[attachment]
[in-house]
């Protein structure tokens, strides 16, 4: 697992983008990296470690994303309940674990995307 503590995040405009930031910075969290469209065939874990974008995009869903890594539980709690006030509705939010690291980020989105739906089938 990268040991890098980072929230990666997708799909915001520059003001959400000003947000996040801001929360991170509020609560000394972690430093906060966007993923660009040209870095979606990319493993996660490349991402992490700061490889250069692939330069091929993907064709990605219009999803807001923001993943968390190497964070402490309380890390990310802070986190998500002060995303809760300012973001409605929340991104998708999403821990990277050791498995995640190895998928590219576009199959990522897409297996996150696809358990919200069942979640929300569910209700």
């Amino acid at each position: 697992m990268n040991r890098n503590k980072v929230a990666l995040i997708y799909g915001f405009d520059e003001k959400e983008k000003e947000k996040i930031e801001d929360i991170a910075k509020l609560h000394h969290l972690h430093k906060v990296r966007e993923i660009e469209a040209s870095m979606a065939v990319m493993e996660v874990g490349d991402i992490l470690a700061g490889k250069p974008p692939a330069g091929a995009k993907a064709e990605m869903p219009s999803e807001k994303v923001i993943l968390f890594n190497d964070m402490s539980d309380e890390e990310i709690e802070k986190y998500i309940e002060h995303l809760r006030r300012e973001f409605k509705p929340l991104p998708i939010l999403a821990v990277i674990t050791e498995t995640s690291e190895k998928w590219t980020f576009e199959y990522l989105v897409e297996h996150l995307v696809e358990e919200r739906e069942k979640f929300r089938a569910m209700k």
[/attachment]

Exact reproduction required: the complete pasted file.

[in-house]
């Protein structure tokens, strides 16, 4: 697992983008990296470690994303309940674990995307 503590995040405009930031910075969290469209065939874990974008995009869903890594539980709690006030509705939010690291980020989105739906089938 990268040991890098980072929230990666997708799909915001520059003001959400000003947000996040801001929360991170509020609560000394972690430093906060966007993923660009040209870095979606990319493993996660490349991402992490700061490889250069692939330069091929993907064709990605219009999803807001923001993943968390190497964070402490309380890390990310802070986190998500002060995303809760300012973001409605929340991104998708999403821990990277050791498995995640190895998928590219576009199959990522897409297996996150696809358990919200069942979640929300569910209700």
């Amino acid at each position: 697992m990268n040991r890098n503590k980072v929230a990666l995040i997708y799909g915001f405009d520059e003001k959400e983008k000003e947000k996040i930031e801001d929360i991170a910075k509020l609560h000394h969290l972690h430093k906060v990296r966007e993923i660009e469209a040209s870095m979606a065939v990319m493993e996660v874990g490349d991402i992490l470690a700061g490889k250069p974008p692939a330069g091929a995009k993907a064709e990605m869903p219009s999803e807001k994303v923001i993943l968390f890594n190497d964070m402490s539980d309380e890390e990310i709690e802070k986190y998500i309940e002060h995303l809760r006030r300012e973001f409605k509705p929340l991104p998708i939010l999403a821990v990277i674990t050791e498995t995640s690291e190895k998928w590219t980020f576009e199959y990522l989105v897409e297996h996150l995307v696809e358990e919200r739906e069942k979640f929300r089938a569910m209700k």